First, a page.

Sea slugs photosynthesise

How sea slugs steal chloroplasts from algae, and protect them too...
15 December 2020

Interview with 

Vesa Havurinne, University of Turku

sea slugs 2

Sea slugs


We all know we should eat our greens, but for photosynthetic sea slugs, this takes on a whole other meaning. These small marine creatures feed on algae, and steal the photosynthetic chloroplasts in the algae as they digest, incorporating the chloroplasts into specialized pockets of their digestive system where they can be kept, still photosynthesising, for up to a year in some species. Vesa Havurinne from the University of Turku, has recently found that the sea slugs induce protective changes in the chloroplasts they steal and that this allows the chloroplasts to keep photosynthesising outside of the algae. Eva Higginbotham heard how…

Vesa - The term sea slug - it refers to a large group of animals. They are gastropods just like your regular garden snails and slugs. And they can look quite alien to be frank. But when you're talking about photosynthetic sea slugs, you are referring to a very specific group of slugs and they are called sap-sucking sea slugs, or sacoglossans.

Eva - And you've actually sent me a couple of pictures of some sea slugs. So I'm just looking at them here and they're quite cute!

Vesa - Well, if you're into that sort of thing, but yeah!

Eva - And so they've sort of got a white, or sort of opaque-ish, white-looking body with some parts of them that are green. Where does the green color come from?

Vesa - Yeah, the green color comes from the chloroplasts that they steal from the algae they feed on.

Eva - So what makes the sea slugs photosynthetic?

Vesa - Well, they steal the chloroplasts, which are the organelles inside plant cells or algae cells that utilise light energy to convert it to sugars by fixing CO2 from the atmosphere or the surroundings. So basically these slugs, they are taking that organelle from the algae that they eat. And then they take those foreign organelles chloroplasts inside their own animal cells. And then they basically carry out photosynthesis, just like the algae.

Eva - Why do they do that?

Vesa - Well, usually when people are answering this question, they are stating the obvious - like that the slugs would get a energetic benefit, but it's still debated.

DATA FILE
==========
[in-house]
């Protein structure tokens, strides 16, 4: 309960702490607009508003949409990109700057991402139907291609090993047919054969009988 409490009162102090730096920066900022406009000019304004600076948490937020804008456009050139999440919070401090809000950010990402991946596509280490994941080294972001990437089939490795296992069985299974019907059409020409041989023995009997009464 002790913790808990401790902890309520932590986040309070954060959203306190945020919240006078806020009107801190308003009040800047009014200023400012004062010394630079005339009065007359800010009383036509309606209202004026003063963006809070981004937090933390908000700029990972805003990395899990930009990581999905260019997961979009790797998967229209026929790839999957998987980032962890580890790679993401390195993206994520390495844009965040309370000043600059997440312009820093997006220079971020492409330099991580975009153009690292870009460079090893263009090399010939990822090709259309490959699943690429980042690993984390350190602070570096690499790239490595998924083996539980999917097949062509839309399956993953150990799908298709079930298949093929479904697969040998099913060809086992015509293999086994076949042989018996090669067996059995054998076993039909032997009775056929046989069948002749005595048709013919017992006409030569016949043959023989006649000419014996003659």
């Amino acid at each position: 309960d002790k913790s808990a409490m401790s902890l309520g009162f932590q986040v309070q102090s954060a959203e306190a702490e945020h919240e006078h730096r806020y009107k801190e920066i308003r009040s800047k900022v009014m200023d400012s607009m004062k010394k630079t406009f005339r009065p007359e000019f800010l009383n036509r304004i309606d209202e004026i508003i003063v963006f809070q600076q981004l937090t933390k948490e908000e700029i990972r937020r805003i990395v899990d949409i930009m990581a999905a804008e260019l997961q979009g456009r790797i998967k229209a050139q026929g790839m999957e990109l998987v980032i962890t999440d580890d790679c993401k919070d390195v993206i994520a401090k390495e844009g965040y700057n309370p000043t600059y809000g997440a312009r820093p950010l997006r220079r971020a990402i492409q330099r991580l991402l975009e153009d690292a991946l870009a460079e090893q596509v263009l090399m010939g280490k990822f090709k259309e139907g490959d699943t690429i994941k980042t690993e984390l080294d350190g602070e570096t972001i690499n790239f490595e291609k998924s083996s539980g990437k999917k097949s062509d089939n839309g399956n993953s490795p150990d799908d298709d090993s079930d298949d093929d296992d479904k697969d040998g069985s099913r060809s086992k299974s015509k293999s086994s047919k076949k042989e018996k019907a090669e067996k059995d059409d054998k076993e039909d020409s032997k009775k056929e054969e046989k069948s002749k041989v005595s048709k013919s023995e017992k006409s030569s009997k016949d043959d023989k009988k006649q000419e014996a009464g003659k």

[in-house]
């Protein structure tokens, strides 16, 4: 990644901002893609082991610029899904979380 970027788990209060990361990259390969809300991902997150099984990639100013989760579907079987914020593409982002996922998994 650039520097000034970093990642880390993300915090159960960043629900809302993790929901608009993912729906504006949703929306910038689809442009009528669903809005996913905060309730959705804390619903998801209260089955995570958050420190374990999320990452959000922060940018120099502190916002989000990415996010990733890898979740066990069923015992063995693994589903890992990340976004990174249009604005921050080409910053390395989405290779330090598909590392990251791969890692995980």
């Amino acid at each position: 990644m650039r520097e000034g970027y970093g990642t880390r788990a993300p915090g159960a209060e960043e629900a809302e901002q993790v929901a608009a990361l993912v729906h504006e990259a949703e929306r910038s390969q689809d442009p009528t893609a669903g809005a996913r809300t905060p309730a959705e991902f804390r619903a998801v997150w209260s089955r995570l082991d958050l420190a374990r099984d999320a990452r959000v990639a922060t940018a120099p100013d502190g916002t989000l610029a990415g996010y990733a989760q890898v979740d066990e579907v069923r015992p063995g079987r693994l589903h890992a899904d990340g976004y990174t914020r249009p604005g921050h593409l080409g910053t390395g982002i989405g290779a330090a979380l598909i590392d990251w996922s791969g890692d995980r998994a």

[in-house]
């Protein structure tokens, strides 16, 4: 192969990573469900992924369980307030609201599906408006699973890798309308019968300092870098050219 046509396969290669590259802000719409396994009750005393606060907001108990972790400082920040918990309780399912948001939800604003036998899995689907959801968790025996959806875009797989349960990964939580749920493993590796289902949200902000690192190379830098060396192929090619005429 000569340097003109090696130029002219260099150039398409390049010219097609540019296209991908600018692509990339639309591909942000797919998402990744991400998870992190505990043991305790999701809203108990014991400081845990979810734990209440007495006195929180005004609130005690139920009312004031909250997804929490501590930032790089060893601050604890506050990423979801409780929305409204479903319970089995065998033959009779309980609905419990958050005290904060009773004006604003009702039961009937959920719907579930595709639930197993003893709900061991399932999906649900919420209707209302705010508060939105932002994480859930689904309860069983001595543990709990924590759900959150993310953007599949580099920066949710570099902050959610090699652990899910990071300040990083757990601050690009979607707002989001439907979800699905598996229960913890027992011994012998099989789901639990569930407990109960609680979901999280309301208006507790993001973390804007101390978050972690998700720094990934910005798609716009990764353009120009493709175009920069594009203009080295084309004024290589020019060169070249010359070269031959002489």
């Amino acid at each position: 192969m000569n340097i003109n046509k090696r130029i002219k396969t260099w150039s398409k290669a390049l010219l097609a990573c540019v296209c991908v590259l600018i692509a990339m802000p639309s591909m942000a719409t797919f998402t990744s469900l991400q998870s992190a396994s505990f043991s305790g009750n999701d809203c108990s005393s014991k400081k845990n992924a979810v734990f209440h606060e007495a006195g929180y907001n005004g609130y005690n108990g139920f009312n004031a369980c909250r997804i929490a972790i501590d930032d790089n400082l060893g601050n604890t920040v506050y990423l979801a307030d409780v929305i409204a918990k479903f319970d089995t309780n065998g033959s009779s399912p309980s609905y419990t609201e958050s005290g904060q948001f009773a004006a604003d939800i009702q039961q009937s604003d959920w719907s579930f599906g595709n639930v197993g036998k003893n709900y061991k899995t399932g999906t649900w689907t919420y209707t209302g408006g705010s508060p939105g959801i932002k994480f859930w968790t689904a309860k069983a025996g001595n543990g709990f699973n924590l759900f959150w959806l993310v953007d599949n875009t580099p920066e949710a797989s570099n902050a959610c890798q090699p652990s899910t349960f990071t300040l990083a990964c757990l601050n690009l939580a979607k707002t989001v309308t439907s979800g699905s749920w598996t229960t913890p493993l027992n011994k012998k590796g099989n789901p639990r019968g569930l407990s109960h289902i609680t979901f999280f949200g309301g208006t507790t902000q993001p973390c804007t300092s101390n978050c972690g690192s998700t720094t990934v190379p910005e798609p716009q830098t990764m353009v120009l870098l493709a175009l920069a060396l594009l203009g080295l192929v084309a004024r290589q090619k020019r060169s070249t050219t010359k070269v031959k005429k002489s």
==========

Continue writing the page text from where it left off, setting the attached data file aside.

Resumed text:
Eva - So what were you trying to find out in this study?

Vesa - We were trying to figure out if the slugs induce some protective changes to the chloroplasts they steal from the algae. The thing is that when the chloroplasts are inside the slug cells, they are actually quite isolated. They are, for example, cut off from most of these repair mechanisms that are available to them in their normal environment, meaning the algae cell. So because the photosynthetic machinery of the chloroplasts is actually constantly being damaged by light, even though light is required for photosynthesis basically. So we were trying to figure out if they somehow reduce the damage to the chloroplast in the first place, so that they wouldn't have to fix so much damage.

Eva - And what did you find?

Vesa - We compared photosynthesis in the algae versus the slugs. And we found out that the slugs do actually induce photoprotective changes to the chloroplast. The first thing that we noticed was that the slugs actually maintain the photosynthetic machinery in a so-called 'emptier state', electron wise, than the algae. And this allows for more fluent conversion of light energy into sugars and reduces the risk of this excess energy going into unwanted directions, for example, to oxygen, which can create reactive oxygen species and damage the chloroplasts and the slug for that matter. The second thing that we found was that the slugs actually have a more efficient way of preventing excess light energy actually reaching the photosynthetic machinery than the algae. And the third point was that if all these other measures fail, the slugs can still utilise the same safe energy sinks that the algae actually use. So when they are exposed to a very strong light, for example, they can still deal with that excess energy safely without producing reactive oxygen species,

Eva - Are photosynthetic sea slugs the only sort of animals that eat plants and steal their chloroplasts to use in photosynthesis in this way, or is this a mechanism that other species have too?

Vesa - For a long time it was thought that these sap-sucking sea slugs were the only animals capable of this, but there was a recent paper where they showed that actually there are these marine flatworms that are able to do the same trick. And it would be interesting to get my hands on those as well, to see if there are some common characteristics within these two different animal groups. And if so, if there are some general rules for these like stealing chloroplasts and using them for your own gains.


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